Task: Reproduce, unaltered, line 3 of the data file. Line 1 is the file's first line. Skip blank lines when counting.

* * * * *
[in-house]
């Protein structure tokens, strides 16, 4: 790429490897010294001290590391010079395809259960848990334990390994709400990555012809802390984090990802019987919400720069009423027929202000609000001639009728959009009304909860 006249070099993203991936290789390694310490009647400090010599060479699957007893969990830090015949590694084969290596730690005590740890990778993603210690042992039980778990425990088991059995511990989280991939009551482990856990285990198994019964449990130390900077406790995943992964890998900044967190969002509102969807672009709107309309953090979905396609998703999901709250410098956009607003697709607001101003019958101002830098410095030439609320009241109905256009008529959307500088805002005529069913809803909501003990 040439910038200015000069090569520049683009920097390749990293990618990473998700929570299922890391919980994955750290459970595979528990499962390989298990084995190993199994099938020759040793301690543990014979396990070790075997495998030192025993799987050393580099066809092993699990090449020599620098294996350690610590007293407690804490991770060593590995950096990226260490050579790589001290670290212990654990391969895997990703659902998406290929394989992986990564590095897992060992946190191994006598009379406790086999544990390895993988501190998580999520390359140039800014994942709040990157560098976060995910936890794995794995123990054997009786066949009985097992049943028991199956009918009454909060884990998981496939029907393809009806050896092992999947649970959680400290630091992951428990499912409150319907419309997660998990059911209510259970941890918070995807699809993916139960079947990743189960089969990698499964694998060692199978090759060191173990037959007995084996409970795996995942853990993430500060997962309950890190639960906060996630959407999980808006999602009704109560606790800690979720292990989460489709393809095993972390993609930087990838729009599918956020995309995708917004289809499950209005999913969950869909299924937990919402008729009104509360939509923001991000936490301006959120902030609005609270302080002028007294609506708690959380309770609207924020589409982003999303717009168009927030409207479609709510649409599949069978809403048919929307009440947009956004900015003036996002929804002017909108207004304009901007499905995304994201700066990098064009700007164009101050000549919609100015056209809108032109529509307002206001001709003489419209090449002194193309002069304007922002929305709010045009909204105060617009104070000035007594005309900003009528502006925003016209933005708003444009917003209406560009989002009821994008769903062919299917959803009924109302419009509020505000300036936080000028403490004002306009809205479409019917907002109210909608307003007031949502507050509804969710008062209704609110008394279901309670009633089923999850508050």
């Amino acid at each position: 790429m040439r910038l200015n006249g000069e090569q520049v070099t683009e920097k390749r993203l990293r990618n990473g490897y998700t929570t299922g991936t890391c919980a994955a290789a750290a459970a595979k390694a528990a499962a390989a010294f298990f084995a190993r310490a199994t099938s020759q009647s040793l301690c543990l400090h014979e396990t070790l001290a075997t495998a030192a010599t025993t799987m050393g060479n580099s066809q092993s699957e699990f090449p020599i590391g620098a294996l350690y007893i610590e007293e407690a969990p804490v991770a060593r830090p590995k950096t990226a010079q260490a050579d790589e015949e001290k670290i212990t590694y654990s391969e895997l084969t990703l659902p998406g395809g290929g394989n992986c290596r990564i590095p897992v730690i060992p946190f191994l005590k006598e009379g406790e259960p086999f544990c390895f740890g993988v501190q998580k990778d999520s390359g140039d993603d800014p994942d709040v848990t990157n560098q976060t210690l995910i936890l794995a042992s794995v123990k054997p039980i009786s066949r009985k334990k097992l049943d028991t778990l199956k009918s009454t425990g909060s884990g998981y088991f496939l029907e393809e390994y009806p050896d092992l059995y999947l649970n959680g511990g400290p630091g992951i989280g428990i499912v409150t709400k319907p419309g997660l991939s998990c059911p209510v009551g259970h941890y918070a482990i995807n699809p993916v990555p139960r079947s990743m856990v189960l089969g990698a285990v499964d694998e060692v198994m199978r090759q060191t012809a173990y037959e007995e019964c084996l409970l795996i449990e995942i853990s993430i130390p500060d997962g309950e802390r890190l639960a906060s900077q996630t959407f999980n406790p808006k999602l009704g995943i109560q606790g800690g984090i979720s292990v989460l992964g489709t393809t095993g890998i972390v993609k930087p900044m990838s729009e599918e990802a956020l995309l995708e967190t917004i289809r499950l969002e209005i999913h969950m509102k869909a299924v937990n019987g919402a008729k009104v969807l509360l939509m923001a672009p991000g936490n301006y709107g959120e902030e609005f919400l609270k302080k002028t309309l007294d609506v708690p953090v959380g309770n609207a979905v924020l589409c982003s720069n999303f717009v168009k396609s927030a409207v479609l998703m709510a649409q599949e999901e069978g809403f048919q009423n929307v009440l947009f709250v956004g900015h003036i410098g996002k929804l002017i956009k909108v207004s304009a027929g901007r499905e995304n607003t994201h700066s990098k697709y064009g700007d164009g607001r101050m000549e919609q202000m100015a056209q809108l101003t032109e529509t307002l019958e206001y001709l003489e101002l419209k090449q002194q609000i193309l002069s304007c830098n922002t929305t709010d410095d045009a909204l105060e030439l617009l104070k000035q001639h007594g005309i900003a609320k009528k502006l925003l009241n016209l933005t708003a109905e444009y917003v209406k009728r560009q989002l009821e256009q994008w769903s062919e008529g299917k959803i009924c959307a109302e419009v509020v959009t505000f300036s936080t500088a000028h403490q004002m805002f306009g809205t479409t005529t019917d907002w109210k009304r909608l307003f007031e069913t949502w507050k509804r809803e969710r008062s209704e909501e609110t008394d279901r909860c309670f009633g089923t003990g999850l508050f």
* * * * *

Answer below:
């Amino acid at each position: 790429m040439r910038l200015n006249g000069e090569q520049v070099t683009e920097k390749r993203l990293r990618n990473g490897y998700t929570t299922g991936t890391c919980a994955a290789a750290a459970a595979k390694a528990a499962a390989a010294f298990f084995a190993r310490a199994t099938s020759q009647s040793l301690c543990l400090h014979e396990t070790l001290a075997t495998a030192a010599t025993t799987m050393g060479n580099s066809q092993s699957e699990f090449p020599i590391g620098a294996l350690y007893i610590e007293e407690a969990p804490v991770a060593r830090p590995k950096t990226a010079q260490a050579d790589e015949e001290k670290i212990t590694y654990s391969e895997l084969t990703l659902p998406g395809g290929g394989n992986c290596r990564i590095p897992v730690i060992p946190f191994l005590k006598e009379g406790e259960p086999f544990c390895f740890g993988v501190q998580k990778d999520s390359g140039d993603d800014p994942d709040v848990t990157n560098q976060t210690l995910i936890l794995a042992s794995v123990k054997p039980i009786s066949r009985k334990k097992l049943d028991t778990l199956k009918s009454t425990g909060s884990g998981y088991f496939l029907e393809e390994y009806p050896d092992l059995y999947l649970n959680g511990g400290p630091g992951i989280g428990i499912v409150t709400k319907p419309g997660l991939s998990c059911p209510v009551g259970h941890y918070a482990i995807n699809p993916v990555p139960r079947s990743m856990v189960l089969g990698a285990v499964d694998e060692v198994m199978r090759q060191t012809a173990y037959e007995e019964c084996l409970l795996i449990e995942i853990s993430i130390p500060d997962g309950e802390r890190l639960a906060s900077q996630t959407f999980n406790p808006k999602l009704g995943i109560q606790g800690g984090i979720s292990v989460l992964g489709t393809t095993g890998i972390v993609k930087p900044m990838s729009e599918e990802a956020l995309l995708e967190t917004i289809r499950l969002e209005i999913h969950m509102k869909a299924v937990n019987g919402a008729k009104v969807l509360l939509m923001a672009p991000g936490n301006y709107g959120e902030e609005f919400l609270k302080k002028t309309l007294d609506v708690p953090v959380g309770n609207a979905v924020l589409c982003s720069n999303f717009v168009k396609s927030a409207v479609l998703m709510a649409q599949e999901e069978g809403f048919q009423n929307v009440l947009f709250v956004g900015h003036i410098g996002k929804l002017i956009k909108v207004s304009a027929g901007r499905e995304n607003t994201h700066s990098k697709y064009g700007d164009g607001r101050m000549e919609q202000m100015a056209q809108l101003t032109e529509t307002l019958e206001y001709l003489e101002l419209k090449q002194q609000i193309l002069s304007c830098n922002t929305t709010d410095d045009a909204l105060e030439l617009l104070k000035q001639h007594g005309i900003a609320k009528k502006l925003l009241n016209l933005t708003a109905e444009y917003v209406k009728r560009q989002l009821e256009q994008w769903s062919e008529g299917k959803i009924c959307a109302e419009v509020v959009t505000f300036s936080t500088a000028h403490q004002m805002f306009g809205t479409t005529t019917d907002w109210k009304r909608l307003f007031e069913t949502w507050k509804r809803e969710r008062s209704e909501e609110t008394d279901r909860c309670f009633g089923t003990g999850l508050f």